World′s top coal exporter braces for green future | Environment| All topics from climate change to conservation | DW | 10.07.2012
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World's top coal exporter braces for green future

Australia has introduced a carbon emissions tax in a bid to combat climate change. Kristian Wolf, head of the German-Australian Chamber of Commerce says this will promote renewable energy in the coal exporting nation.

Deutsche Welle: The introduction of a carbon levy for the 500 biggest CO2 emitters has been very controversial. What was behind the opposition?

Kristian Wolf: The price these companies now have to pay for every metric ton of CO2 emitted hits a lot of firms that have been fighting to cope with rising prices in Australia for several years already. A lot of people are worried that the additional costs will have to be passed on to the consumer.

But another interesting thing is that the whole topic of global warming is being intensely discussed again, in public and in the media. At this stage, more that 50 percent of the CEOs of the affected companies have expressed doubt about whether the warming is actually caused by CO2 emissions. That is 10 percent up on previous years.

Kristian Wolf

Kristian Wolf heads the German-Australian Chamber of Commerce

A considerable portion of the revenue from the carbon levy is going to flow into subsidies and tax relief to take some of the pressure back off industry and the consumers. Is that not counter-productive?

The money is to be used to make Australian industry more energy efficient and to help low-income households cope with higher prices for electricity and consumer goods. If you compare this with the measures that were undertaken by the German government to promote renewable energy, you can see that Germany has really benefitted from those. There are basically two goals: first to reduce CO2 emissions, secondly to help businesses to be more competitive by giving them an incentive to be more energy efficient. Then they would be able to compete against imported products and at the same time be more attractive on the world market.

truck at nickel mining plant in australia

Australia's nickel mining industry produces more than 2 million tons of CO2 emissions each year.

What do think this could mean for the development of renewable energy sources in a country that gets more than 80 percent of its power from coal and is also the world's top coal exporter?

Of course, the coal industry will stand to lose. But you have to take various different starting points into consideration. There are some companies which have been preparing for the introduction of this carbon price for quite some time. They have carried out a lot of refitting, so they now find themselves in a fairly good position.

On the other hand the dirtiest power stations, especially the lignite stations, are having problems re-financing their loans. The banks don't think the business model will work anymore. In the federal state of Victoria, for instance, with the major city of Melbourne, some of these lignite-run plants have a question mark over their future in the medium term. And in that very area, we are seeing big investments in wind energy, which has now become competitive. So basically, a transition process which was going to happen anyway has been sped up by putting a price on carbon emissions.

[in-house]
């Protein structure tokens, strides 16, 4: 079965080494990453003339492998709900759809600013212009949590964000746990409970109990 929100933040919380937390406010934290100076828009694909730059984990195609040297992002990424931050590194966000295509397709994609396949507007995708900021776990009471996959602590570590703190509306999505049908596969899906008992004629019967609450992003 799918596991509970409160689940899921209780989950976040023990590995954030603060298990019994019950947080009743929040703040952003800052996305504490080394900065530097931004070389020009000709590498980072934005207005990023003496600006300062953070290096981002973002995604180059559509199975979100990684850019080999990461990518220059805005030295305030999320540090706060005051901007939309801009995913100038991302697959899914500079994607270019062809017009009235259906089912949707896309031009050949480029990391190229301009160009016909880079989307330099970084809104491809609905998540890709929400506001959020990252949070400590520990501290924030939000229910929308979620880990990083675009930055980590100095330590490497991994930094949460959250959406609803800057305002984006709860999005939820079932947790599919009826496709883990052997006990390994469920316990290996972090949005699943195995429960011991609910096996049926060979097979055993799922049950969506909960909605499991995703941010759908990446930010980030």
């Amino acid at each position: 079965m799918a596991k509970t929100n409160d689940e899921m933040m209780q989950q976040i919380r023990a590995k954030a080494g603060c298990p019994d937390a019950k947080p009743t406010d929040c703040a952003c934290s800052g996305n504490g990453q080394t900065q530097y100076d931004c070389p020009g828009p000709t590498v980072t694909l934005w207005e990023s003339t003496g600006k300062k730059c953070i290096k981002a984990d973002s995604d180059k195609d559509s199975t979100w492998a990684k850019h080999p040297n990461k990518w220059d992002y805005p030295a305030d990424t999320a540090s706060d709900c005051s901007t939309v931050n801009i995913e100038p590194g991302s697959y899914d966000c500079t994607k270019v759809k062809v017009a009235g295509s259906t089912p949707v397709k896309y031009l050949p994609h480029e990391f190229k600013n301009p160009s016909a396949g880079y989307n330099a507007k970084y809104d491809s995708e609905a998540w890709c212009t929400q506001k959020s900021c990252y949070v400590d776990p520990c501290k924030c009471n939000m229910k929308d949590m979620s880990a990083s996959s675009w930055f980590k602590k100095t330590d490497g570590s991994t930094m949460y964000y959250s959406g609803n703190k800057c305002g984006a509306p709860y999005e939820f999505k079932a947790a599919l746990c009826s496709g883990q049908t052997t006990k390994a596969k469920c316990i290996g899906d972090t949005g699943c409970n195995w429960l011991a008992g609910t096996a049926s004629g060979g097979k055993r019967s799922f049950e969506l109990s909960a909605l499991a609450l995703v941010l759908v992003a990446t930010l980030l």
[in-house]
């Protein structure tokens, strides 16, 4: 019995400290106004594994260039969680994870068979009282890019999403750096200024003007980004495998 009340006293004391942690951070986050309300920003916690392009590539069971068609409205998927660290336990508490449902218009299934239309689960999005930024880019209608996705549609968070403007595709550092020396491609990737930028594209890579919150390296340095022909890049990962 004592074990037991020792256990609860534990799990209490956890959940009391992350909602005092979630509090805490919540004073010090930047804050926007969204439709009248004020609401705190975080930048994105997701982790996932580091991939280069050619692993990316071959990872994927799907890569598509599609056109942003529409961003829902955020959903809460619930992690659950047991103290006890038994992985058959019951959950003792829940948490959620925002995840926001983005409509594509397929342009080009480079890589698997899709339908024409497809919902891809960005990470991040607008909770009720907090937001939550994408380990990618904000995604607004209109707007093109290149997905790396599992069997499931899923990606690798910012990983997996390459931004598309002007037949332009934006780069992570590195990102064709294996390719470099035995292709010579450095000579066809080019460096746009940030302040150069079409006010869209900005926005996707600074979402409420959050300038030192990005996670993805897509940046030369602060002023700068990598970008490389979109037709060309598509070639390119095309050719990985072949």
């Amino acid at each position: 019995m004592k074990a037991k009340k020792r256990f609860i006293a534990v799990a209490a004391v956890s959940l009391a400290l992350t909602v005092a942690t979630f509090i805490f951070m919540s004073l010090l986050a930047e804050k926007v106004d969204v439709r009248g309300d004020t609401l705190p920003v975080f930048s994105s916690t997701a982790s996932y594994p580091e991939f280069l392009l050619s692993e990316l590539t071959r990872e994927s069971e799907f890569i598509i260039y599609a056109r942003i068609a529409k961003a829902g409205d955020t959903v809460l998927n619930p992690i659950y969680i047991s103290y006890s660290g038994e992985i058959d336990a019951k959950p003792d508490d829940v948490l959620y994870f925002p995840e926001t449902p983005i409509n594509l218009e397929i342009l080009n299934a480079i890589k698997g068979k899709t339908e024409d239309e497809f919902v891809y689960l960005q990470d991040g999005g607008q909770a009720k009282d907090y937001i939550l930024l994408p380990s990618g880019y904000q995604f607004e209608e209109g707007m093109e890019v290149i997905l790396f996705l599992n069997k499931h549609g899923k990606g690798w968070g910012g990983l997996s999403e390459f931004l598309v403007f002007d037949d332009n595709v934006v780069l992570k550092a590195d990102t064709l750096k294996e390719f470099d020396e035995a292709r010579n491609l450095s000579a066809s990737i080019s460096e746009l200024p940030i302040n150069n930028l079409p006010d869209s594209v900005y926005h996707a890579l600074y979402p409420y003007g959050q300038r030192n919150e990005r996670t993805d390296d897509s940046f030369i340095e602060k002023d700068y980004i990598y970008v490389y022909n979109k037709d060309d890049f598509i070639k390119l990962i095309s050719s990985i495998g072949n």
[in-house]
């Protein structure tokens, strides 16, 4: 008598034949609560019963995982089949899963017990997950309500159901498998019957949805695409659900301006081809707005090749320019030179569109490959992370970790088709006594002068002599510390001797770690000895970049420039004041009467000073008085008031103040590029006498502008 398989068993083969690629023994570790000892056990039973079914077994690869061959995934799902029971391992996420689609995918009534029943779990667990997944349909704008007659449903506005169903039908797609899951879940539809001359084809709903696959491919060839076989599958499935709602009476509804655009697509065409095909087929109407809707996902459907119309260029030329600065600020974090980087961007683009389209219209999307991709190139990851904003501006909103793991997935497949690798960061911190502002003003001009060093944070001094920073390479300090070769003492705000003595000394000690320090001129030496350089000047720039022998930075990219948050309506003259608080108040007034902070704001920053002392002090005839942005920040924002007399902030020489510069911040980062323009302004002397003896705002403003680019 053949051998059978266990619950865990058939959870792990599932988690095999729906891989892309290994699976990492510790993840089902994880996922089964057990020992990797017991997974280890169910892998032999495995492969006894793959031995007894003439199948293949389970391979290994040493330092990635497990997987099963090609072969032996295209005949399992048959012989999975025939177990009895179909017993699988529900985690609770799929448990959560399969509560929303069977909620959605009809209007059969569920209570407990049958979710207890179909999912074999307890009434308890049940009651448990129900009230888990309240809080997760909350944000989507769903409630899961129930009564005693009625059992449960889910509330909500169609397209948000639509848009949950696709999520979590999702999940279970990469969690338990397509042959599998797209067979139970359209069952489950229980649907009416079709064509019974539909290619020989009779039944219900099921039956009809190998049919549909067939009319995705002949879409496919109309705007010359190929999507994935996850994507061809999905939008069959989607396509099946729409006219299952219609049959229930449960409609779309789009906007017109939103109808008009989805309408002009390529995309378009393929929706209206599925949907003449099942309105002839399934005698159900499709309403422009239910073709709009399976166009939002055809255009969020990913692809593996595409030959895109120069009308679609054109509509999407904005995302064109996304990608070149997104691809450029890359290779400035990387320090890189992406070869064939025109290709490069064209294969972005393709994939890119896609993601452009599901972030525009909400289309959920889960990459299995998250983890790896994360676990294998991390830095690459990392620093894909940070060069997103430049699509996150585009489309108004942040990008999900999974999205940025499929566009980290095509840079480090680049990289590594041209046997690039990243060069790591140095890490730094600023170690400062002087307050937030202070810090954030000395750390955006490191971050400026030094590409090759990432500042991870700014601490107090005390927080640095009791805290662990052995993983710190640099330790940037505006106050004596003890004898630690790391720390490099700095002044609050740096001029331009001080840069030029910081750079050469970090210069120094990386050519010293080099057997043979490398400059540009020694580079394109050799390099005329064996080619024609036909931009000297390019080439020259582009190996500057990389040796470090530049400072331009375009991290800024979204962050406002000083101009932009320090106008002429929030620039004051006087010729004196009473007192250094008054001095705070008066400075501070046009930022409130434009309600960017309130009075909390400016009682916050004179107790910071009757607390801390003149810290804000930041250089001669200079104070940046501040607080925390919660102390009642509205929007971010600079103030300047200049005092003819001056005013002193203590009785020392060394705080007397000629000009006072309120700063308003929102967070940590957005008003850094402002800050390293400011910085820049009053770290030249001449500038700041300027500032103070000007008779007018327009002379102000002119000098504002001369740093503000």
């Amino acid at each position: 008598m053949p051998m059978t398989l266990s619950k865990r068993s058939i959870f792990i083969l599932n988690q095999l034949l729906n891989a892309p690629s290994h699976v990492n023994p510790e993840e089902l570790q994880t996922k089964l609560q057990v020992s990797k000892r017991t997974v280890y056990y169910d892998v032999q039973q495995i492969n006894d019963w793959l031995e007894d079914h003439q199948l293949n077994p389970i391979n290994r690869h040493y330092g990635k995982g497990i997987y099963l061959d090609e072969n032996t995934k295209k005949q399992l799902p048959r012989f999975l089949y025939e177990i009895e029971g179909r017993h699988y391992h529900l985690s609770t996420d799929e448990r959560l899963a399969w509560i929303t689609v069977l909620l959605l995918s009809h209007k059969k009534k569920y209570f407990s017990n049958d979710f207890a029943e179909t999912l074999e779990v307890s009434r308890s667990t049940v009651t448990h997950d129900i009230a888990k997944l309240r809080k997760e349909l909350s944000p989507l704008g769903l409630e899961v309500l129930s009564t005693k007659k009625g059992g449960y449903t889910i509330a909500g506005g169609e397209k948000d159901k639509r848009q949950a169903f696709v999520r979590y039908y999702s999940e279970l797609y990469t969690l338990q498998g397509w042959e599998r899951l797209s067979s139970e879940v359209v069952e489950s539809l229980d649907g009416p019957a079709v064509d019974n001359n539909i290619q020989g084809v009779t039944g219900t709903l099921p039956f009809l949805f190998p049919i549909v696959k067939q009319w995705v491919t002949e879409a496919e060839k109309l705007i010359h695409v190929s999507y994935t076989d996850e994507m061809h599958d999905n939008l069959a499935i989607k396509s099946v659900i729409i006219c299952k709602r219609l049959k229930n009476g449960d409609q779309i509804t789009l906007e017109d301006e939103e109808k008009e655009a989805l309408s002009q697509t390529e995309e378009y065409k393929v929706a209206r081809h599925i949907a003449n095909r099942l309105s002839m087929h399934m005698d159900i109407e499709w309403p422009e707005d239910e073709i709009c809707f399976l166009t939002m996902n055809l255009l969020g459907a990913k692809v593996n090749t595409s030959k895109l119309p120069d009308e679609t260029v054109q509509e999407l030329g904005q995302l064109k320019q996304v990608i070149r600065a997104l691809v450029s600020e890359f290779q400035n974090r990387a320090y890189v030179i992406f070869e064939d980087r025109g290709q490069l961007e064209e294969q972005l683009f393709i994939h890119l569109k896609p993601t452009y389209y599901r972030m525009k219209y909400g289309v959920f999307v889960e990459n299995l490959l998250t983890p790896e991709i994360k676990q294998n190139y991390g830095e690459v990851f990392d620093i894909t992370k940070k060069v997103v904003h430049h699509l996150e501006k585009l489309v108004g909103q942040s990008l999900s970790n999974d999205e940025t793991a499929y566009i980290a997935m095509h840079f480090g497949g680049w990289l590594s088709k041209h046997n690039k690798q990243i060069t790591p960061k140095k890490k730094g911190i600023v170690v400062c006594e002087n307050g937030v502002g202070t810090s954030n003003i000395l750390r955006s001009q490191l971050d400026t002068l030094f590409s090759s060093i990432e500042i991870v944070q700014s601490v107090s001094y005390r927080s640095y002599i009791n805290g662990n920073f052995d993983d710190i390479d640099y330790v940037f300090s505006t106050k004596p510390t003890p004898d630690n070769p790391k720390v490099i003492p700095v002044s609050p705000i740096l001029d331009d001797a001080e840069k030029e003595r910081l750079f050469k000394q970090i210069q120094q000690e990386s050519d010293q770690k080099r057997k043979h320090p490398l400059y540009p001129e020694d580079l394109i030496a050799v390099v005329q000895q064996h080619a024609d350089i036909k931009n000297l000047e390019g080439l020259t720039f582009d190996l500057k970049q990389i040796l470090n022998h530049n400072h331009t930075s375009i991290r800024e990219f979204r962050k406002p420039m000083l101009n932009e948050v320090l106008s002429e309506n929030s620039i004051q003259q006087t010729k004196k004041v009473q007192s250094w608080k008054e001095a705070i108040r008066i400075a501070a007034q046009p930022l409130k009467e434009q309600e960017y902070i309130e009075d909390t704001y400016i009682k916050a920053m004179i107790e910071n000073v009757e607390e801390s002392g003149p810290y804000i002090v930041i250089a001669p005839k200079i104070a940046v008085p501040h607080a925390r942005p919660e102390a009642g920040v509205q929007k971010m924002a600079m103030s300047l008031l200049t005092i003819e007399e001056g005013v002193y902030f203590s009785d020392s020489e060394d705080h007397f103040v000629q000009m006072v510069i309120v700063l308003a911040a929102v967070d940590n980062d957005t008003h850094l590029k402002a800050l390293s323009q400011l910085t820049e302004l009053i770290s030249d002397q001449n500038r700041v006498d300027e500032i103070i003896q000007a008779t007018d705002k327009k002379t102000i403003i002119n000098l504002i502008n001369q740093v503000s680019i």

Australia's Prime Minister Julia Gillard

Prime Minister Julia Gillard called the levy "pivotal to Australia's future."

How is the solar industry developing in Australia?

As in so many countries at the moment, the solar sector is also undergoing a transition process. It is moving away from the stage of constantly hunting for subsidies to becoming an industry that sees it can stand on its own two feet. Because of rising electricity prices, we are seeing that consumers are becoming more interested in producing their own power. And the pressure from China, which has led to a sharp drop in the price of modules, is making it increasingly attractive for consumers to opt for solar.

The next step is to be the introduction of emissions trading in 2015. Do you think this is an effective measure to transform energy production in Australia and reduce the use of fossil fuels?

You have to keep the long-term goals in mind. That puts the short-time negative impacts into perspective. Some traditional sectors of industry, which are energy-intensive, will suffer, and some jobs may be lost here and there. But once CO2 emissions are reduced, in the long term Australia will be more competitive in a globalized world, in which China will be increasingly influential. But that is not going to be a painless process.

Australia does not have a good reputation as far as halting climate change is concerned. Do you think the CO2 levy could help Australia drop out of its position as one of the countries with the highest per-capita CO2 emissions?

Australians are thinking more and more about energy efficiency and their CO2 emissions. But you have to take some specific factors into account. Australia is a huge country with a relatively small population, spread out over huge distances. Energy-intensive companies play a major role in the economy. You cannot completely transform the whole economic structure of a nation overnight. However, I do believe that the Australians have grasped the problem and that they are already starting to pick up on the opportunities involved in the climate change issue.

Interview: Irene Quaile
Editor: Saroja Coelho